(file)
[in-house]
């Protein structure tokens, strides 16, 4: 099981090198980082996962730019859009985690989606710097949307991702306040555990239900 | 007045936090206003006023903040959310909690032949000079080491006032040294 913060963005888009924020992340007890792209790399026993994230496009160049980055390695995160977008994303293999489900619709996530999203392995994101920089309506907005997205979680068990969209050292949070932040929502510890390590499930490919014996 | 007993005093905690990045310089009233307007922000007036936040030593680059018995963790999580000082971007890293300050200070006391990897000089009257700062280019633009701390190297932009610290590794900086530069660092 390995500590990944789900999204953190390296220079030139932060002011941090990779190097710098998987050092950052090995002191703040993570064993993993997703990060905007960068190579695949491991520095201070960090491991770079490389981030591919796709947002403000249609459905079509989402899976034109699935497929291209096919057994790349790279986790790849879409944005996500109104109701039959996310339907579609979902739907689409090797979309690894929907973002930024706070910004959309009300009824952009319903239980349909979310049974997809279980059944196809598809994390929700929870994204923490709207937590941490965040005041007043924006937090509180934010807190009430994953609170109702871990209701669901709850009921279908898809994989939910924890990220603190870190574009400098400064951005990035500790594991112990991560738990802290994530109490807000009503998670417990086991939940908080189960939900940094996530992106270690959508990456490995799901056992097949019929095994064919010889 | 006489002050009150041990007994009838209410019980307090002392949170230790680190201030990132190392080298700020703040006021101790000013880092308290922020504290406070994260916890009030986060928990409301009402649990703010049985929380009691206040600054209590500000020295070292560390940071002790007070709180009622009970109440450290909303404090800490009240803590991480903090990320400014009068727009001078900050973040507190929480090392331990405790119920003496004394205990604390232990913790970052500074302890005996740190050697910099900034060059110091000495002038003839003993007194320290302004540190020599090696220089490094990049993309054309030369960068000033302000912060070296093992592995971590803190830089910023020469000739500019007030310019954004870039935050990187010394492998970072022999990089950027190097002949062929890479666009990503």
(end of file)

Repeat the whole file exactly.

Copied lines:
[in-house]
């Protein structure tokens, strides 16, 4: 099981090198980082996962730019859009985690989606710097949307991702306040555990239900 | 007045936090206003006023903040959310909690032949000079080491006032040294 913060963005888009924020992340007890792209790399026993994230496009160049980055390695995160977008994303293999489900619709996530999203392995994101920089309506907005997205979680068990969209050292949070932040929502510890390590499930490919014996 | 007993005093905690990045310089009233307007922000007036936040030593680059018995963790999580000082971007890293300050200070006391990897000089009257700062280019633009701390190297932009610290590794900086530069660092 390995500590990944789900999204953190390296220079030139932060002011941090990779190097710098998987050092950052090995002191703040993570064993993993997703990060905007960068190579695949491991520095201070960090491991770079490389981030591919796709947002403000249609459905079509989402899976034109699935497929291209096919057994790349790279986790790849879409944005996500109104109701039959996310339907579609979902739907689409090797979309690894929907973002930024706070910004959309009300009824952009319903239980349909979310049974997809279980059944196809598809994390929700929870994204923490709207937590941490965040005041007043924006937090509180934010807190009430994953609170109702871990209701669901709850009921279908898809994989939910924890990220603190870190574009400098400064951005990035500790594991112990991560738990802290994530109490807000009503998670417990086991939940908080189960939900940094996530992106270690959508990456490995799901056992097949019929095994064919010889 | 006489002050009150041990007994009838209410019980307090002392949170230790680190201030990132190392080298700020703040006021101790000013880092308290922020504290406070994260916890009030986060928990409301009402649990703010049985929380009691206040600054209590500000020295070292560390940071002790007070709180009622009970109440450290909303404090800490009240803590991480903090990320400014009068727009001078900050973040507190929480090392331990405790119920003496004394205990604390232990913790970052500074302890005996740190050697910099900034060059110091000495002038003839003993007194320290302004540190020599090696220089490094990049993309054309030369960068000033302000912060070296093992592995971590803190830089910023020469000739500019007030310019954004870039935050990187010394492998970072022999990089950027190097002949062929890479666009990503």